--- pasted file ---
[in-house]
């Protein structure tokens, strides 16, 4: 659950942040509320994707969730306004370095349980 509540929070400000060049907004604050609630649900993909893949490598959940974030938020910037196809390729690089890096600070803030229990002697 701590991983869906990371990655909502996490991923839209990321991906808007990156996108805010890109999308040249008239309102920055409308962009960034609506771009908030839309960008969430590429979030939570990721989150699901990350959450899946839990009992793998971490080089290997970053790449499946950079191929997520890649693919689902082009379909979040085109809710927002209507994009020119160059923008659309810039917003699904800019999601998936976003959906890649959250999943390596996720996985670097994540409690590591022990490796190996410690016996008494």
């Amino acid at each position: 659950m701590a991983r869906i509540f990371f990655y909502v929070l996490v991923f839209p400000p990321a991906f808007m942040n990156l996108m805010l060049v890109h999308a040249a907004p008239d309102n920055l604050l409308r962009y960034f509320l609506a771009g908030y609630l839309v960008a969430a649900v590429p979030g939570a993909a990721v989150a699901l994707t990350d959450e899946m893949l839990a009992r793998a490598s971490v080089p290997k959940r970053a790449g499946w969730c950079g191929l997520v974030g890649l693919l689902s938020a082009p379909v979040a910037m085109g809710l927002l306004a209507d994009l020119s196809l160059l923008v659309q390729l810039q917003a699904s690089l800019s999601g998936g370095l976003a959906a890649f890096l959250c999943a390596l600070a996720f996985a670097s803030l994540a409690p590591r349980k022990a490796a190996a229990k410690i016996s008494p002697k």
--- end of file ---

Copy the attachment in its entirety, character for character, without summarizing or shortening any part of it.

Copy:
[in-house]
């Protein structure tokens, strides 16, 4: 659950942040509320994707969730306004370095349980 509540929070400000060049907004604050609630649900993909893949490598959940974030938020910037196809390729690089890096600070803030229990002697 701590991983869906990371990655909502996490991923839209990321991906808007990156996108805010890109999308040249008239309102920055409308962009960034609506771009908030839309960008969430590429979030939570990721989150699901990350959450899946839990009992793998971490080089290997970053790449499946950079191929997520890649693919689902082009379909979040085109809710927002209507994009020119160059923008659309810039917003699904800019999601998936976003959906890649959250999943390596996720996985670097994540409690590591022990490796190996410690016996008494």
């Amino acid at each position: 659950m701590a991983r869906i509540f990371f990655y909502v929070l996490v991923f839209p400000p990321a991906f808007m942040n990156l996108m805010l060049v890109h999308a040249a907004p008239d309102n920055l604050l409308r962009y960034f509320l609506a771009g908030y609630l839309v960008a969430a649900v590429p979030g939570a993909a990721v989150a699901l994707t990350d959450e899946m893949l839990a009992r793998a490598s971490v080089p290997k959940r970053a790449g499946w969730c950079g191929l997520v974030g890649l693919l689902s938020a082009p379909v979040a910037m085109g809710l927002l306004a209507d994009l020119s196809l160059l923008v659309q390729l810039q917003a699904s690089l800019s999601g998936g370095l976003a959906a890649f890096l959250c999943a390596l600070a996720f996985a670097s803030l994540a409690p590591r349980k022990a490796a190996a229990k410690i016996s008494p002697k």